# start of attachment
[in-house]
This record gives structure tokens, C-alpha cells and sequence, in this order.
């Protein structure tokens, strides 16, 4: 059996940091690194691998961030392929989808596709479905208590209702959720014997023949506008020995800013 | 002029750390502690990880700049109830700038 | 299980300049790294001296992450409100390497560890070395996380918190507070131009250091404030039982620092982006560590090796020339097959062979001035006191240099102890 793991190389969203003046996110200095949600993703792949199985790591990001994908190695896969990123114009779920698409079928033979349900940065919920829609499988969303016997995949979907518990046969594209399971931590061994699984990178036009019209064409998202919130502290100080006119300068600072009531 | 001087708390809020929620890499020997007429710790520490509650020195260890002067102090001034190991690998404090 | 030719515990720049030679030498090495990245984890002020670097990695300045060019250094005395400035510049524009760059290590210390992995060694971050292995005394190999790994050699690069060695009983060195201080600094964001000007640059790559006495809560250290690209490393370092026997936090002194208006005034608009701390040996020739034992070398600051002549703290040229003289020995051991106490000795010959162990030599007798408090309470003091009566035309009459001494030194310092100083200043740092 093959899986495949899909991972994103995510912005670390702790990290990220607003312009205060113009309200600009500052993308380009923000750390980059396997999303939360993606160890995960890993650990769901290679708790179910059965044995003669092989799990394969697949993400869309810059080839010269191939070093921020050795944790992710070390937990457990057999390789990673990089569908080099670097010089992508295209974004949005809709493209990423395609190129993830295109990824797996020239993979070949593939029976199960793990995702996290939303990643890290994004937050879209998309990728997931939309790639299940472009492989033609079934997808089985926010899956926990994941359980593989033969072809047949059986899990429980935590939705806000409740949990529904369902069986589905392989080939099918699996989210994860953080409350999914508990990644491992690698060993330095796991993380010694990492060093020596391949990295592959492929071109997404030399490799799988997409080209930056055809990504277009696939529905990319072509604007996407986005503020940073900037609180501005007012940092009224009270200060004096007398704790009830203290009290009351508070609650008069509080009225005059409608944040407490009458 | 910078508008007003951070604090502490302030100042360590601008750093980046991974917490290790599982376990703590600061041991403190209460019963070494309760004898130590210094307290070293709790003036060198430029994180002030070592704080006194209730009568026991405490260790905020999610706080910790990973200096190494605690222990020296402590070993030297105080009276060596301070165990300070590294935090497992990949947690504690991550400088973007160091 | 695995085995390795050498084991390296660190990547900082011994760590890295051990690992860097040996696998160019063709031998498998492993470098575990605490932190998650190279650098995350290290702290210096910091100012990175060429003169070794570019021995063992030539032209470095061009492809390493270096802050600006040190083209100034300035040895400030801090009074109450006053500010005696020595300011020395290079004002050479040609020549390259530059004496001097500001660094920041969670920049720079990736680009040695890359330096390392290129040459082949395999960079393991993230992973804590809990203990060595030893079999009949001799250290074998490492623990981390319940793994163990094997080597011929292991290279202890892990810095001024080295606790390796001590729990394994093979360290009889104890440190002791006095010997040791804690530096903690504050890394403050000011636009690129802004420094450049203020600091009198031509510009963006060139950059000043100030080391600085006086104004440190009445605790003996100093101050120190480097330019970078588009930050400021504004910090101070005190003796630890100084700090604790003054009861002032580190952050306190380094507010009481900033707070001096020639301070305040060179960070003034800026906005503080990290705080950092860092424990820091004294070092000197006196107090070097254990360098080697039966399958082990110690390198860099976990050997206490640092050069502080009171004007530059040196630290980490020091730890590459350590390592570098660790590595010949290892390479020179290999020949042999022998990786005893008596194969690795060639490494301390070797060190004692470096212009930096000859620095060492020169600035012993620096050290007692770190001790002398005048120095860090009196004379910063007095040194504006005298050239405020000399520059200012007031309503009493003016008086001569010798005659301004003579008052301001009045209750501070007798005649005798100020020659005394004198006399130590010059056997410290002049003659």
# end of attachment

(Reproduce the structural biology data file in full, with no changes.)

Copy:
[in-house]
This record gives structure tokens, C-alpha cells and sequence, in this order.
């Protein structure tokens, strides 16, 4: 059996940091690194691998961030392929989808596709479905208590209702959720014997023949506008020995800013 | 002029750390502690990880700049109830700038 | 299980300049790294001296992450409100390497560890070395996380918190507070131009250091404030039982620092982006560590090796020339097959062979001035006191240099102890 793991190389969203003046996110200095949600993703792949199985790591990001994908190695896969990123114009779920698409079928033979349900940065919920829609499988969303016997995949979907518990046969594209399971931590061994699984990178036009019209064409998202919130502290100080006119300068600072009531 | 001087708390809020929620890499020997007429710790520490509650020195260890002067102090001034190991690998404090 | 030719515990720049030679030498090495990245984890002020670097990695300045060019250094005395400035510049524009760059290590210390992995060694971050292995005394190999790994050699690069060695009983060195201080600094964001000007640059790559006495809560250290690209490393370092026997936090002194208006005034608009701390040996020739034992070398600051002549703290040229003289020995051991106490000795010959162990030599007798408090309470003091009566035309009459001494030194310092100083200043740092 093959899986495949899909991972994103995510912005670390702790990290990220607003312009205060113009309200600009500052993308380009923000750390980059396997999303939360993606160890995960890993650990769901290679708790179910059965044995003669092989799990394969697949993400869309810059080839010269191939070093921020050795944790992710070390937990457990057999390789990673990089569908080099670097010089992508295209974004949005809709493209990423395609190129993830295109990824797996020239993979070949593939029976199960793990995702996290939303990643890290994004937050879209998309990728997931939309790639299940472009492989033609079934997808089985926010899956926990994941359980593989033969072809047949059986899990429980935590939705806000409740949990529904369902069986589905392989080939099918699996989210994860953080409350999914508990990644491992690698060993330095796991993380010694990492060093020596391949990295592959492929071109997404030399490799799988997409080209930056055809990504277009696939529905990319072509604007996407986005503020940073900037609180501005007012940092009224009270200060004096007398704790009830203290009290009351508070609650008069509080009225005059409608944040407490009458 | 910078508008007003951070604090502490302030100042360590601008750093980046991974917490290790599982376990703590600061041991403190209460019963070494309760004898130590210094307290070293709790003036060198430029994180002030070592704080006194209730009568026991405490260790905020999610706080910790990973200096190494605690222990020296402590070993030297105080009276060596301070165990300070590294935090497992990949947690504690991550400088973007160091 | 695995085995390795050498084991390296660190990547900082011994760590890295051990690992860097040996696998160019063709031998498998492993470098575990605490932190998650190279650098995350290290702290210096910091100012990175060429003169070794570019021995063992030539032209470095061009492809390493270096802050600006040190083209100034300035040895400030801090009074109450006053500010005696020595300011020395290079004002050479040609020549390259530059004496001097500001660094920041969670920049720079990736680009040695890359330096390392290129040459082949395999960079393991993230992973804590809990203990060595030893079999009949001799250290074998490492623990981390319940793994163990094997080597011929292991290279202890892990810095001024080295606790390796001590729990394994093979360290009889104890440190002791006095010997040791804690530096903690504050890394403050000011636009690129802004420094450049203020600091009198031509510009963006060139950059000043100030080391600085006086104004440190009445605790003996100093101050120190480097330019970078588009930050400021504004910090101070005190003796630890100084700090604790003054009861002032580190952050306190380094507010009481900033707070001096020639301070305040060179960070003034800026906005503080990290705080950092860092424990820091004294070092000197006196107090070097254990360098080697039966399958082990110690390198860099976990050997206490640092050069502080009171004007530059040196630290980490020091730890590459350590390592570098660790590595010949290892390479020179290999020949042999022998990786005893008596194969690795060639490494301390070797060190004692470096212009930096000859620095060492020169600035012993620096050290007692770190001790002398005048120095860090009196004379910063007095040194504006005298050239405020000399520059200012007031309503009493003016008086001569010798005659301004003579008052301001009045209750501070007798005649005798100020020659005394004198006399130590010059056997410290002049003659």